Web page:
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For a generation of people who haven’t grown up with the ability to take endless photos and videos of themselves, discovering something like this is especially meaningful. “To see yourself as a child,” as Birdsong put it, “I was explaining to my daughter, I was like, ‘Look, I shot footage of you every step you took.’ My parents did not have a video camera. I’ve never seen myself move as a child. It was just me sitting there, like clearly me. My daughter’s like, ‘Oh yes, you had a big head, same big head.’ ”

Cox-Greene couldn’t recall specifics of the day, like how she ended up at the concert. “I honestly don’t know how I got there. I lived in Queens. My cousin was 14, I was 13, and my friend Debbie was 15. How did we get to Harlem, and do our parents know that we even went there?” Nor could she remember how she ended up so close to the stage. “How did I get to the front row?” she said. “Probably just weaseled my way up. As a New Yorker, that’s what you do. And we probably got there early.”

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Birdsong did recall a few specific details. “I actually remember the exact outfits we had on that day, ’cause I loved them,” Birdsong said. She and her sisters were dressed alike—”we dressed alike a lot of times”—with their hair in bows and in dresses that had “little frills on the edges and they tied in the back and they had matching shorts underneath. I just thought they were so cute.”

A triptych of images of Karen in the crowd, Terrence on stage with the choir, and Joy sitting with her sister and other children.
Karen, Terrence, and Joy’s star moments Screenshot via Hulu
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As special as it was to spot themselves in the movie, some who watched it had the perhaps even stranger experience of recognizing a loved one who’s no longer living. That was the case for Ray Dennis, who lives in California and runs a marketing consultancy. As a music buff and someone who’s worked with cultural festivals, Dennis said he knew he wanted to watch the movie as soon as he heard about it. But it wasn’t until he was mid-viewing and he saw the Edwin Hawkins Singers, a gospel group, come out that he realized a close family friend of his was right there on stage.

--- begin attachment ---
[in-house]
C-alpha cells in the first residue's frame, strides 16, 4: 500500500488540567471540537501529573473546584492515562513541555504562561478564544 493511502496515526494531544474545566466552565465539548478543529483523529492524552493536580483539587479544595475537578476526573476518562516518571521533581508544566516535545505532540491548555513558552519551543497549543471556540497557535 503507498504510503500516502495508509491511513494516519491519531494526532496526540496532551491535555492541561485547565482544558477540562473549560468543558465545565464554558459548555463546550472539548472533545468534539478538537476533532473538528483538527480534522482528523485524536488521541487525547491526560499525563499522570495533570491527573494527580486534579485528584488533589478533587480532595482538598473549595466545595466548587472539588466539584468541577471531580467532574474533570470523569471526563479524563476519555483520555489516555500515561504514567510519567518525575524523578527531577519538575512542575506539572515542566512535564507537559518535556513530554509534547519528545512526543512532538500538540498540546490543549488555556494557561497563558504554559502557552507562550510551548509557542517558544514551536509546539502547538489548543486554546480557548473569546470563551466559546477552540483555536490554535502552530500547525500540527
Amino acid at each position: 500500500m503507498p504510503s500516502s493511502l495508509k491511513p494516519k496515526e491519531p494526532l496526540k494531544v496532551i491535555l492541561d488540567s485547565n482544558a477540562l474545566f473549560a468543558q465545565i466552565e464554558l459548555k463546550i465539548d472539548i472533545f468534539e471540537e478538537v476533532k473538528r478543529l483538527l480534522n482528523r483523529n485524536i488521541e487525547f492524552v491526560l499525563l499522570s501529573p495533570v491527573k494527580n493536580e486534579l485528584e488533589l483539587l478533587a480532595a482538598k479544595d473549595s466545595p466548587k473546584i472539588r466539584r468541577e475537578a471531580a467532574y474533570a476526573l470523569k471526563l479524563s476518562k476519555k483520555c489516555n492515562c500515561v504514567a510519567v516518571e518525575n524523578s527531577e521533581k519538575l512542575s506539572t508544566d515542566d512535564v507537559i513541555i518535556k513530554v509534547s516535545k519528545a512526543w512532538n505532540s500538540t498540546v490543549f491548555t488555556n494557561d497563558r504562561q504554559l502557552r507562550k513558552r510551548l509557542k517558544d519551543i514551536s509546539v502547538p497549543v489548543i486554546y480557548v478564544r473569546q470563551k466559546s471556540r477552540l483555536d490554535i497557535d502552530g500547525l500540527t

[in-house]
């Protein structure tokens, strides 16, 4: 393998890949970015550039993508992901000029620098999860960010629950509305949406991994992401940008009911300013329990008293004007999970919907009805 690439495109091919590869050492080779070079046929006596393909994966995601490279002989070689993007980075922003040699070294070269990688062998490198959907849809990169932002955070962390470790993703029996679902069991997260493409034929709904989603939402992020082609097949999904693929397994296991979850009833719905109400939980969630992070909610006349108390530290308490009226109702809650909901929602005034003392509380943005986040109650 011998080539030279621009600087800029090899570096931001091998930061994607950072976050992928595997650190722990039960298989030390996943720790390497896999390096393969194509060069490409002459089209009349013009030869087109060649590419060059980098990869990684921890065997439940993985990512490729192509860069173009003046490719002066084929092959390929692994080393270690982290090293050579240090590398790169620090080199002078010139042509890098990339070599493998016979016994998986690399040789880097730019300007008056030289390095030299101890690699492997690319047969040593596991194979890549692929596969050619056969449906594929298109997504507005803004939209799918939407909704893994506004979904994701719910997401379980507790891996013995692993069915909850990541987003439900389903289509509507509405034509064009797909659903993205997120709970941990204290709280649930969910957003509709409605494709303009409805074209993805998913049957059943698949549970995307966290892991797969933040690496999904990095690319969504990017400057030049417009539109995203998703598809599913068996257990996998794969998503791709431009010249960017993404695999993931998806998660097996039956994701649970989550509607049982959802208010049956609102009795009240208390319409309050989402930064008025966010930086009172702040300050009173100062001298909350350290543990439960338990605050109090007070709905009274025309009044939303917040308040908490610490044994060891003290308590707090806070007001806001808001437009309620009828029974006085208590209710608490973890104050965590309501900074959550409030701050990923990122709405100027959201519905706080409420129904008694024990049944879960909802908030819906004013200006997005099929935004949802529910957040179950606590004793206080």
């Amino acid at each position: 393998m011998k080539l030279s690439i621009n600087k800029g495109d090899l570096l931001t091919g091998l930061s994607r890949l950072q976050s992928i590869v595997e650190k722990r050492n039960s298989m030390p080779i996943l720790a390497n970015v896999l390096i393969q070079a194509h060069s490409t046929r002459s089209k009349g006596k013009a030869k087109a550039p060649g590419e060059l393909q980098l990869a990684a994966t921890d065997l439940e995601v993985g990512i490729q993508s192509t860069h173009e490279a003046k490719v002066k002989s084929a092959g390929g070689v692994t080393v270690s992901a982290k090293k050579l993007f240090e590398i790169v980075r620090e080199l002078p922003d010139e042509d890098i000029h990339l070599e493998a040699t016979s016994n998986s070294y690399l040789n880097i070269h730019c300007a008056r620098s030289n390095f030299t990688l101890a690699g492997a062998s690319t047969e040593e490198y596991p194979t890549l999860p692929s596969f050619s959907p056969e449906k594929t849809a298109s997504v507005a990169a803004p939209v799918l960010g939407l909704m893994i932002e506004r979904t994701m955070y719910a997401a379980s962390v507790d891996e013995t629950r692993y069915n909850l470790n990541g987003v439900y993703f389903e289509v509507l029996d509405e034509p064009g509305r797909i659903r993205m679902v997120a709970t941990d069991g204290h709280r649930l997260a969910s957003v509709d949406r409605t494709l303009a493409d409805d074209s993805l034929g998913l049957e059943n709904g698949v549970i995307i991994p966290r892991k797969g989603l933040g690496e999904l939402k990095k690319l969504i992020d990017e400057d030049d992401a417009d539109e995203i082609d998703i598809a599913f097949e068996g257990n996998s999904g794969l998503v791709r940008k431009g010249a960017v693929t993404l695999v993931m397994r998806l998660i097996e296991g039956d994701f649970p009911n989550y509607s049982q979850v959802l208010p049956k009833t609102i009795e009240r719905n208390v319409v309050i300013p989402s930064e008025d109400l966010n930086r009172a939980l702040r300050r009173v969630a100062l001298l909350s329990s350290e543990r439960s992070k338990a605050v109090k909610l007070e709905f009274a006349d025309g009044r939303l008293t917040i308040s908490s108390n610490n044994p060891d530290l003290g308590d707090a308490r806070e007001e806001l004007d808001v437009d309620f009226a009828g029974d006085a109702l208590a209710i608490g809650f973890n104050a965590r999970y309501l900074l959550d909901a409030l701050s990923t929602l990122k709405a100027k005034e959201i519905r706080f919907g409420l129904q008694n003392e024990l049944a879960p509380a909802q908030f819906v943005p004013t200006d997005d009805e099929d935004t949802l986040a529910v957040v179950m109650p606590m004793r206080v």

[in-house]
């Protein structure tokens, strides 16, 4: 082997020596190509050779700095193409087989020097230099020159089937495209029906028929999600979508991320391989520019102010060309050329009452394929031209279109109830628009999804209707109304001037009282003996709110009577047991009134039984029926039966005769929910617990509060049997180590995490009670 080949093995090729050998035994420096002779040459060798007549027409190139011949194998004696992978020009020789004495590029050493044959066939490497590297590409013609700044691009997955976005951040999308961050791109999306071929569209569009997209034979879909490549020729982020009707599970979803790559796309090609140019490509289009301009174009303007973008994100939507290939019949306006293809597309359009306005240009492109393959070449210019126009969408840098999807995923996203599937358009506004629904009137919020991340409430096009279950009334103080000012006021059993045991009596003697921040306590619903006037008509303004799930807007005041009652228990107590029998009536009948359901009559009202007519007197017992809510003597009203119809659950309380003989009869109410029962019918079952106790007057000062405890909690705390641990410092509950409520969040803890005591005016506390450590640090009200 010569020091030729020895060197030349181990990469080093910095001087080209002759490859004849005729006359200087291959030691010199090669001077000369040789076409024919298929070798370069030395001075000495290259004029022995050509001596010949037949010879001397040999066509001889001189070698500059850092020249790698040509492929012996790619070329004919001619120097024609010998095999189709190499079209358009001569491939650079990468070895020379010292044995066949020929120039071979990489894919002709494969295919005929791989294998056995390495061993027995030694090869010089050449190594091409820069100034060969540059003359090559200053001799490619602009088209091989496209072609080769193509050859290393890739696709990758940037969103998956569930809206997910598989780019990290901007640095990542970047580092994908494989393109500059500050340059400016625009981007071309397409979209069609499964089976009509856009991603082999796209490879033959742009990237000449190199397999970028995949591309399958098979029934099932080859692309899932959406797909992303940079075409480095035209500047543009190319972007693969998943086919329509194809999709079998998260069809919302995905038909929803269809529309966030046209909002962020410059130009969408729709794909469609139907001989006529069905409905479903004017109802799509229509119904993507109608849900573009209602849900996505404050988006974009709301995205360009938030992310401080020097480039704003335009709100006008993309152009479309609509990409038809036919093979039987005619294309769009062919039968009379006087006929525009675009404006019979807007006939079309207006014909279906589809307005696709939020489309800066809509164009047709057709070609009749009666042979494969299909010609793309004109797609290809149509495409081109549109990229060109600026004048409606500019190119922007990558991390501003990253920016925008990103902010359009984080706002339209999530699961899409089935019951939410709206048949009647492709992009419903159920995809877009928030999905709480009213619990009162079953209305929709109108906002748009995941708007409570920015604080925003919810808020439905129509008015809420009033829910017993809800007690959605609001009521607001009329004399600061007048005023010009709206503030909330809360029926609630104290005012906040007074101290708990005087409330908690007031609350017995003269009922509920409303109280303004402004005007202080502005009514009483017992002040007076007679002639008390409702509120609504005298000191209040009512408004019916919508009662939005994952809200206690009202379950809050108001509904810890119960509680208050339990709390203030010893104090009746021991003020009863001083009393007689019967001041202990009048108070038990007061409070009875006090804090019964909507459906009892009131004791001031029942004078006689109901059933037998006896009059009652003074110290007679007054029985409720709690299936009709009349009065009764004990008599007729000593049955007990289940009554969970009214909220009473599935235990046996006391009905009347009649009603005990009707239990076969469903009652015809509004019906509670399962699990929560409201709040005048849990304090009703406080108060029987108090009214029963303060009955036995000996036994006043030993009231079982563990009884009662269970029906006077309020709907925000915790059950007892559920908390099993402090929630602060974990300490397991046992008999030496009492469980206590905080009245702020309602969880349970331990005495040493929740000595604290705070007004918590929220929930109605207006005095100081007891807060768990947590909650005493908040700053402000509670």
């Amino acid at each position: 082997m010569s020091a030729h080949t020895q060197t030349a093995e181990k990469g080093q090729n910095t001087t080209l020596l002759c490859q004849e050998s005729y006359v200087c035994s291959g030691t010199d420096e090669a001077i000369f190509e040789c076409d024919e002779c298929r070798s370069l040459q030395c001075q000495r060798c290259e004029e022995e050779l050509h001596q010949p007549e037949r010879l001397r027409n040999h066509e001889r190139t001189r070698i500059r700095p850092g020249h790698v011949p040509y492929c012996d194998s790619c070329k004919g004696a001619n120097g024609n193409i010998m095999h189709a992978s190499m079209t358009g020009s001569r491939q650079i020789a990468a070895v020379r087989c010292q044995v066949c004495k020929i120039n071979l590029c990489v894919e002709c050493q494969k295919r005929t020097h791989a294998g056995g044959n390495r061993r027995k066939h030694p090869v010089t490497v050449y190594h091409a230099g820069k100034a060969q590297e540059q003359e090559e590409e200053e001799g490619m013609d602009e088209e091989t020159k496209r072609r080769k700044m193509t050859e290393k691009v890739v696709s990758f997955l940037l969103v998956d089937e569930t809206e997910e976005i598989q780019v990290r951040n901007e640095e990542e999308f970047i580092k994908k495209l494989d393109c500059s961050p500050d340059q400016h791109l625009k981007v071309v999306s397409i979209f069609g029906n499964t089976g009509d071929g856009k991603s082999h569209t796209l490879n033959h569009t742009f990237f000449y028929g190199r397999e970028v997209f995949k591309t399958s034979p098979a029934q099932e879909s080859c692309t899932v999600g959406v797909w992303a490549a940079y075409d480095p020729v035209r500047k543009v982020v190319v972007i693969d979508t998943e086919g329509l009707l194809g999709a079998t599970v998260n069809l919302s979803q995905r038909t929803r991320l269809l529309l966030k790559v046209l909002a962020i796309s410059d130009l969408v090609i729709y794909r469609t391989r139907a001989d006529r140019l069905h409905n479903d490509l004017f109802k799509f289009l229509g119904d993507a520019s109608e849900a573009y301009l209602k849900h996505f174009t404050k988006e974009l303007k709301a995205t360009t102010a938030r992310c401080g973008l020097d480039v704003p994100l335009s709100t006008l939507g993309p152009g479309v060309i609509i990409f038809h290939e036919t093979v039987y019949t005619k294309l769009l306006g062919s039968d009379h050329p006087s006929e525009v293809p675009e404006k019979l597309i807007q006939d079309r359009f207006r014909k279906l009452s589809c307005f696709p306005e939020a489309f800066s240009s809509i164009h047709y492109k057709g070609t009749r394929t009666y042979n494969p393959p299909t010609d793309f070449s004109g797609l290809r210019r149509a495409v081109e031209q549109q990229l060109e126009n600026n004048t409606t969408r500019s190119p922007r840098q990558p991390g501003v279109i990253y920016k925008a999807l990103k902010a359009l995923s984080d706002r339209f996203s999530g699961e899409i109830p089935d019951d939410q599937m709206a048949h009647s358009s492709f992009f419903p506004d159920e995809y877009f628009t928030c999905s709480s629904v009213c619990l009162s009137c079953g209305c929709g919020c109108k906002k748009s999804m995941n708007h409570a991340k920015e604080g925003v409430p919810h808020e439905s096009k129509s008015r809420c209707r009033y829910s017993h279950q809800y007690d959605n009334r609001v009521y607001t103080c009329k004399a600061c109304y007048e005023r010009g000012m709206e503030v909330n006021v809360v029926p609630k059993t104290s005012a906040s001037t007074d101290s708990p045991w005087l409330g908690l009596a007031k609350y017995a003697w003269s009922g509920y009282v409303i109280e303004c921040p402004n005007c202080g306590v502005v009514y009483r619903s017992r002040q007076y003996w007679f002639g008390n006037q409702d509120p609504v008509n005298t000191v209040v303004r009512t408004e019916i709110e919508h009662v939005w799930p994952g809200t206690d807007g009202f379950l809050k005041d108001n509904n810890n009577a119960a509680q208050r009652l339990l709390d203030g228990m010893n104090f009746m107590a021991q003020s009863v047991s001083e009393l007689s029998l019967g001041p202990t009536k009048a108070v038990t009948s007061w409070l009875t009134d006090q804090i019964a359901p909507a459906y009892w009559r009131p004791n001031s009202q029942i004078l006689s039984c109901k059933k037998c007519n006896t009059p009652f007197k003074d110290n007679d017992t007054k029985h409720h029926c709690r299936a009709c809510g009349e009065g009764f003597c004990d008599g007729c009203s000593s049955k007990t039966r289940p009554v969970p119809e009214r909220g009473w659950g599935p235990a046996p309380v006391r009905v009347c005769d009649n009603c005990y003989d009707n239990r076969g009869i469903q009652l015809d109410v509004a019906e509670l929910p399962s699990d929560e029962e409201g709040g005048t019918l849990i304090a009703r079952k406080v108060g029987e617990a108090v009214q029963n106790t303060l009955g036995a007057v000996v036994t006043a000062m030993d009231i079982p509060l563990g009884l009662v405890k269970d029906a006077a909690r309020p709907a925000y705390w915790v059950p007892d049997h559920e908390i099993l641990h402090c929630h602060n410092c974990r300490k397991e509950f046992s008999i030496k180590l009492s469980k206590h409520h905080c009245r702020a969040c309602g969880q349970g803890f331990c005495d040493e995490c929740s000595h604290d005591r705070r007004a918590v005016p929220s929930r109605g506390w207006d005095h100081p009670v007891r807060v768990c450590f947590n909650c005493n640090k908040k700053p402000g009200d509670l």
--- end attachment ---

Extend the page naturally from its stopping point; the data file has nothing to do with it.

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“When I saw that they were on there, then I was looking,” Dennis said. “I was like, ‘Let me see if I can see him.’ ” “Him” was Terrence York, an old friend of Dennis’ mother’s who went on to be a kind of mentor to Dennis, especially in his role as a minister at the church Dennis attended growing up in Berkeley. “He had a really major impact on my life.”

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Anyone else might have missed York: “He was just one of the male singers, he wasn’t a soloist or anything like that. So it was kind of hard to find him. But he also has a very distinct look. He’s fair-skinned and has kind of straight hair. I knew it was him. There’s nobody else—he’s like 5’5, 5’6, he’s a very distinct-looking person, so I know that that was him.”

“It was surreal and it was a little—not really creepy, but it was almost kind of like a ghost or something,” Dennis said. “I’d seen photos, but to see a video of someone who’s passed, it was just an interesting sensation, but it was not negative. I felt really good about seeing him. I loved the film, but when I saw that, that kind of just blew me away.”

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A lot of people probably would have liked to have similar experiences. Birdsong, for example, was gratified to spot herself in the movie, but lamented a little that her parents weren’t visible in it too. “You don’t see my parents, which makes me a little sad, but you know,” she said.

Cox-Greene, for her part, could only be grateful on behalf of a certain 13-year-old girl who didn’t exactly have permission to be at the concert that day when she reflected on the footage: “Thank God it was lost for so long, because then my parents would have found out sooner.”